Exposing Power Dynamics: Eric Hart Jr.’s Debut Book ‘When I Think About Power’

Brooklyn- Eric Hart Jr. is an emerging photographer whose work has been featured in editorial campaigns for The New York Times, I-D Magazine, Dior and many more. When I Think About Power is the artist’s first monograph, in which he explores power as it relates to black and queer culture.


Can you tell us about your background and how you got into photography?


I started taking photos about ten years ago, in 2012 or 2013. I started taking pictures with an iPod out in Lizella (Georgia), where I lived with my grandmother. We were surrounded by rural land, and we didn’t have any neighbours nearby, so I was the only kid in the house. As a result, I mostly had to entertain myself. I read lots of books, put collages on my wall, and at some point I stumbled across photography. That’s how I started. It was very random. I was out in the street taking photos of trees and our cat and I just fell in love with it. So I started taking self-portraits in my room and then setting up lamps and hot glueing towels together to make “studio” images. I started taking it really seriously. I would watch Youtube videos on photography and enlist my friends to do photo shoots downtown. Then I got a DSLR for Christmas, and it became continuous. I just began shooting all the time. I never intended to “become a photographer”; I just loved the idea of making a legacy out of this art form. Eventually, I looked into NYU and ended up applying and getting a full scholarship. I utilised my resources while studying to start working in the editorial and fine art worlds. It brought me to where I am now, working in both fine art and editorial.


Double Conscious, Mister, Mister No.1 (2022). Photograph Courtesy of the Artist: Eric Hart Jr.



Who are some of your inspirations?


I’ve had a lot of different inspirations over the last few years. I have concrete people, most of whom I know, and then all of these spiritual inspirations like Beyonce, who I’ve never met, but would love to. Concretely, Dr Deborah Willis, a fantastic photographer in the department at NYU, has been a massive inspiration for me. Just watching how purposefully and intentionally she looks at images and her own work has pushed me to strive to be like her in the way she thinks, sees, and works. I got the opportunity to work with Spike Lee, and I’ll never forget him saying, “To make it in this industry, it takes talent, hard work, and luck. You have to have all three.” Being around him and watching how hard he works was an “aha” moment for me. There’s always more work to be done, and you can always push harder. That’s also one of those guiding principles in terms of my career. I’m always the person that’s like, “How do I push past my limits and expand what it is I can create?”


What did your earliest work look like?


It was similar to what I do now. I’m learning that a lot of the stuff I’m doing now is built on the back of what I was doing when I was younger. So at NYU, there was a lot of exploration. There were times when I was like, “I want to shoot like so-and-so,” so there was this era of images that David LaChapelle inspired where I produced a period of almost grainy and film-like pictures because that was what was in then. But throughout those phases, I always returned to this black-and-white feel and black-and-white aesthetic of very stark deep shadow and the lightest of white. So I just leaned into that. I stopped running from it and embraced that as my aesthetic and style. Even in my earliest days at NYU, that was aesthetic, but it’s just gotten stronger and stronger.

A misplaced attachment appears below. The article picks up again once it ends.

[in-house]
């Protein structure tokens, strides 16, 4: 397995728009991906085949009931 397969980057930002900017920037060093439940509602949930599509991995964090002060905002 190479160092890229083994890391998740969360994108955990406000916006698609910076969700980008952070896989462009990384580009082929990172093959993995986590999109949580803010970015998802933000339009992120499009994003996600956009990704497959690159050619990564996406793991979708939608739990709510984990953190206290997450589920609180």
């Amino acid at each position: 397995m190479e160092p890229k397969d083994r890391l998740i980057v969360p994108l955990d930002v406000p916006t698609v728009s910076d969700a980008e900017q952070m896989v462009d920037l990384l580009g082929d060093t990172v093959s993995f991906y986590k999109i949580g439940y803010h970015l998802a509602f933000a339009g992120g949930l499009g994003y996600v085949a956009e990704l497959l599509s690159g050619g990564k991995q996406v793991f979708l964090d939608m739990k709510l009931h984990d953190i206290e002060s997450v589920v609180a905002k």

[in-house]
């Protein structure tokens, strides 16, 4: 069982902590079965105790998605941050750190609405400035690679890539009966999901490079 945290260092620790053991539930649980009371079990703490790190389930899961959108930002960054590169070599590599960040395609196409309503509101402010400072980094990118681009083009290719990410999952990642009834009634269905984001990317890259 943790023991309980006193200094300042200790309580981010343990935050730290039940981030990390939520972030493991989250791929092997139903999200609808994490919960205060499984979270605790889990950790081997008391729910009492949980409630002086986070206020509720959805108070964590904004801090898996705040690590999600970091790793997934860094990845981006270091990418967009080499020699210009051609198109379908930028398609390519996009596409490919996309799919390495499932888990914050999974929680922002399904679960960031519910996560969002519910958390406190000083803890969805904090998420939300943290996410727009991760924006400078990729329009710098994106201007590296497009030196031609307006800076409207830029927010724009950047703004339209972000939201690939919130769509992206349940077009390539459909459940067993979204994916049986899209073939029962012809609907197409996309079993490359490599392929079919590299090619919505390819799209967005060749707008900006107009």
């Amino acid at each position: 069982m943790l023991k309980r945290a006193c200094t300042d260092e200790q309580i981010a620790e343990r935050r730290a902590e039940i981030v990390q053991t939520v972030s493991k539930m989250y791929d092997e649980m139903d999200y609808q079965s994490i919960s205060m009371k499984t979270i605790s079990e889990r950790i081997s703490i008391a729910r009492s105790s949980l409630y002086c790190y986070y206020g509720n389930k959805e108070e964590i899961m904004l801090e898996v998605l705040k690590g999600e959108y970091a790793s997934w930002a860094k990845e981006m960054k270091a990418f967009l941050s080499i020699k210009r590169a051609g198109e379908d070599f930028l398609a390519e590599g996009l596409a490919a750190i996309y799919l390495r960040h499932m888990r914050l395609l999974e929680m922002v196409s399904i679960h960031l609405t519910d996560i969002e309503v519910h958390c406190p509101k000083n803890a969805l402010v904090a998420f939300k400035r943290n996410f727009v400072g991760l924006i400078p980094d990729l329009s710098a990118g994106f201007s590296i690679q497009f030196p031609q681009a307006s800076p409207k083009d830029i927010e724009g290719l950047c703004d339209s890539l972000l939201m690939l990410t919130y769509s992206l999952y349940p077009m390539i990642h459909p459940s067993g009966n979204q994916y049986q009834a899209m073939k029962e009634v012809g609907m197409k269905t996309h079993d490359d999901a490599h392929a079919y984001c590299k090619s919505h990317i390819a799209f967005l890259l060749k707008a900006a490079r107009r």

When I Think About Power. No.13. Photograph Courtesy of the Artist: Eric Hart Jr.



Can you tell me a bit about When I Think About Power?


When I Think About Power explores power as it relates to black queerness. It started as my senior thesis but led me out of college, and the year post-college, I was still working on it. I wanted to tap into my feelings, thoughts, and curiosities, so I wrote a poem based on everything I thought about power. The poem follows a rhyming format of “When I think about power, I think of blank,” it lists all the things I relate to power. I wanted to document that in a black queer way and create conceptual works with my fine art that dive into those curiosities and consciousness. I want all that to translate within the fine art world, and that’s where I found my inspiration.


How did you select images for your book? What was the editing process like?


I was trying to create the best body of work I could. I printed out a small size of every image and put them all on the wall. There were certain ones I definitely wanted to include. I shoot in an explorative way, so I might have themes in my head, but I’m not necessarily shooting for a specific statement or piece. I’m just exploring, which means I collect a bunch of images that are ideas. I had to piece together the ideas and question what individual images meant and what they meant as a collective. For me, it was necessary to break those down into sections divided by quotes from Black Queer Icons such as James Baldwin, Alvin Ailey, and Marlon Riggs. The sequencing process led me to use those quotes because it was like, ‘This is what I’m trying to say, and this is what I’m dealing with within this section of images.’ Then, after that process, I realised that more could be said about work. So I would start shooting again.


It’s Not Over Til…, (Mister, Mister Series No.10). Photograph Courtesy of the Artist: Eric Hart Jr.


You mentioned the poem that you wrote. Do you often involve writing in your process?


When I Think About Power and Mister Mister Series were both based on poems. I took things in my journal and played with them as an idea to write about or expand upon visually. I think all of my work is rooted in words that I have written. But when writing, I don’t have the end goal of a series in mind. I am just writing.